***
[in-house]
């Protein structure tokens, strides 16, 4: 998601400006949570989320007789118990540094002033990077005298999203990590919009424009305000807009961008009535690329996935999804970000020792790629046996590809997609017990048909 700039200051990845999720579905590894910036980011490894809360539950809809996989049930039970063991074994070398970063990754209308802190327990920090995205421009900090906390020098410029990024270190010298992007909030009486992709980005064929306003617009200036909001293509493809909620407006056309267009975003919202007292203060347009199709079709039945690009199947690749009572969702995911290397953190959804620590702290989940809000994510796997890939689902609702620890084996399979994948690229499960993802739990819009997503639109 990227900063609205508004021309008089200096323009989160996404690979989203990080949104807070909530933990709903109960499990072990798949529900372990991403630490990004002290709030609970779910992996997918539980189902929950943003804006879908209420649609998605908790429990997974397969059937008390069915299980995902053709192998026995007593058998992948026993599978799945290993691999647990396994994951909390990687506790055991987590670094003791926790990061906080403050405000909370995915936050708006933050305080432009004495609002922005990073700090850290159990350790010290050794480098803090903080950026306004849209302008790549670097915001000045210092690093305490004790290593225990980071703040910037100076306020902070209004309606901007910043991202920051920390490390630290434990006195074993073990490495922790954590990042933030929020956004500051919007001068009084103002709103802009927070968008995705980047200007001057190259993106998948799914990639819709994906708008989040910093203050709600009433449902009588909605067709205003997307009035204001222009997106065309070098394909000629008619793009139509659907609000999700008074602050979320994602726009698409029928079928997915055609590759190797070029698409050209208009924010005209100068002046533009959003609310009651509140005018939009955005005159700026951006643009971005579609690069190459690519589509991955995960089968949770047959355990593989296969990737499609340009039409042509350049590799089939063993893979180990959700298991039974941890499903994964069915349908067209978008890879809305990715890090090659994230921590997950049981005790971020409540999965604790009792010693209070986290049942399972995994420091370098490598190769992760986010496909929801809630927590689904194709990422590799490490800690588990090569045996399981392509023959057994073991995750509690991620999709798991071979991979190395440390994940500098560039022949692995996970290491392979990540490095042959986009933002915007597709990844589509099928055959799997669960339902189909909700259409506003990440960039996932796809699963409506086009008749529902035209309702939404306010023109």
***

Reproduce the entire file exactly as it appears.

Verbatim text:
[in-house]
């Protein structure tokens, strides 16, 4: 998601400006949570989320007789118990540094002033990077005298999203990590919009424009305000807009961008009535690329996935999804970000020792790629046996590809997609017990048909 700039200051990845999720579905590894910036980011490894809360539950809809996989049930039970063991074994070398970063990754209308802190327990920090995205421009900090906390020098410029990024270190010298992007909030009486992709980005064929306003617009200036909001293509493809909620407006056309267009975003919202007292203060347009199709079709039945690009199947690749009572969702995911290397953190959804620590702290989940809000994510796997890939689902609702620890084996399979994948690229499960993802739990819009997503639109 990227900063609205508004021309008089200096323009989160996404690979989203990080949104807070909530933990709903109960499990072990798949529900372990991403630490990004002290709030609970779910992996997918539980189902929950943003804006879908209420649609998605908790429990997974397969059937008390069915299980995902053709192998026995007593058998992948026993599978799945290993691999647990396994994951909390990687506790055991987590670094003791926790990061906080403050405000909370995915936050708006933050305080432009004495609002922005990073700090850290159990350790010290050794480098803090903080950026306004849209302008790549670097915001000045210092690093305490004790290593225990980071703040910037100076306020902070209004309606901007910043991202920051920390490390630290434990006195074993073990490495922790954590990042933030929020956004500051919007001068009084103002709103802009927070968008995705980047200007001057190259993106998948799914990639819709994906708008989040910093203050709600009433449902009588909605067709205003997307009035204001222009997106065309070098394909000629008619793009139509659907609000999700008074602050979320994602726009698409029928079928997915055609590759190797070029698409050209208009924010005209100068002046533009959003609310009651509140005018939009955005005159700026951006643009971005579609690069190459690519589509991955995960089968949770047959355990593989296969990737499609340009039409042509350049590799089939063993893979180990959700298991039974941890499903994964069915349908067209978008890879809305990715890090090659994230921590997950049981005790971020409540999965604790009792010693209070986290049942399972995994420091370098490598190769992760986010496909929801809630927590689904194709990422590799490490800690588990090569045996399981392509023959057994073991995750509690991620999709798991071979991979190395440390994940500098560039022949692995996970290491392979990540490095042959986009933002915007597709990844589509099928055959799997669960339902189909909700259409506003990440960039996932796809699963409506086009008749529902035209309702939404306010023109």